South Carolina lawmakers propose to suspend gas tax

If the bill is approved, it would temporarily suspend the state’s 26-cent gasoline tax.

SOUTH CAROLINA, USA — High gas prices are now prompting drivers to look for ways to save money. Some South Carolina lawmakers think cutting the state’s gas tax could be a solution.

South Carolina Rep. Stewart Jones (R-District 14) and several other state officials are backing a bill that would temporarily suspend the state’s 26-cent gasoline tax, which is also expected to rise to 28 cents in the coming months.

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“One of the ideas is to suspend it for a year and then revisit it at the end of the year and then another idea that has been put forward in another bill is to suspend it until the gas drops below 3.25/gal,” Jones said.

Over time, proponents of gas tax reduction believe these small savings could make a big difference for drivers.

“If you add it all up, if a family owns two cars, that could be about $500 in savings a year,” Jones said.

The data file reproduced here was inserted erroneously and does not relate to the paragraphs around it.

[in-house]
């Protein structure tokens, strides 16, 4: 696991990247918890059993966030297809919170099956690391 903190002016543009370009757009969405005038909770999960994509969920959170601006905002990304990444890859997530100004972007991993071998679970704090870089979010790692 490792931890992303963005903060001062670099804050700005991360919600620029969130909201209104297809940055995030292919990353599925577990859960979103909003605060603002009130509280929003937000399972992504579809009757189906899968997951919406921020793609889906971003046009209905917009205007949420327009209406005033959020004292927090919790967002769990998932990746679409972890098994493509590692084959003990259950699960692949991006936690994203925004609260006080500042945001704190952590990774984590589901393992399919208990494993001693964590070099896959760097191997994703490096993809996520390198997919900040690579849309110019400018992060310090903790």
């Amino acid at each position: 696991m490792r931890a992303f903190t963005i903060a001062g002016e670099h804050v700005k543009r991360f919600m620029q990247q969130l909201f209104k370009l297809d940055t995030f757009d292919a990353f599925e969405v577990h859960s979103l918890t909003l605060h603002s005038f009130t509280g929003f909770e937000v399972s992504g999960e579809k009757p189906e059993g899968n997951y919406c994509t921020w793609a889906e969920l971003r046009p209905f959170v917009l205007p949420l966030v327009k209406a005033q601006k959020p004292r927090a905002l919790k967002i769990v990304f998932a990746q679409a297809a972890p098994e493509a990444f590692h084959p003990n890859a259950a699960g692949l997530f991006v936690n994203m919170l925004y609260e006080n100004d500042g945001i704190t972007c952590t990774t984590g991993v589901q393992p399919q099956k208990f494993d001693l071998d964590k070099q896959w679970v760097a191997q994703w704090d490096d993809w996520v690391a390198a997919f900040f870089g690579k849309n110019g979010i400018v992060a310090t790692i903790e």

RELATED: Calls to suspend US gasoline taxes rise as prices rise

WCNC Charlotte has spoken to some pump-fueling drivers who say they are feeling the impact of these high gas prices.

“Try to reduce my driving a bit to save gas in the car,” said driver Lorenzo Harris.

In a separate bill, another gas-saving proposal is to encourage more oil production domestically by re-authorizing the Keystone XL pipeline.


“Oil prices are what they are and they will continue to rise,” driver Mackenzie Johnson said.

Without the gas tax, that means South Carolina would be deprived of revenue typically used for infrastructure costs. Right now, Jones says the state has about $800 million in infrastructure and maintenance funds and much of that money is already allocated to projects. He believes the cuts made now are worth the overall impact later.

“We don’t want to stop these projects, but on the other hand, if people can’t afford to drive, it doesn’t matter how good the roads are,” Jones said.

In South Carolina, the General Assembly session ends in May. Jones said the goal was to move the legislation forward quickly in hopes of getting it approved.

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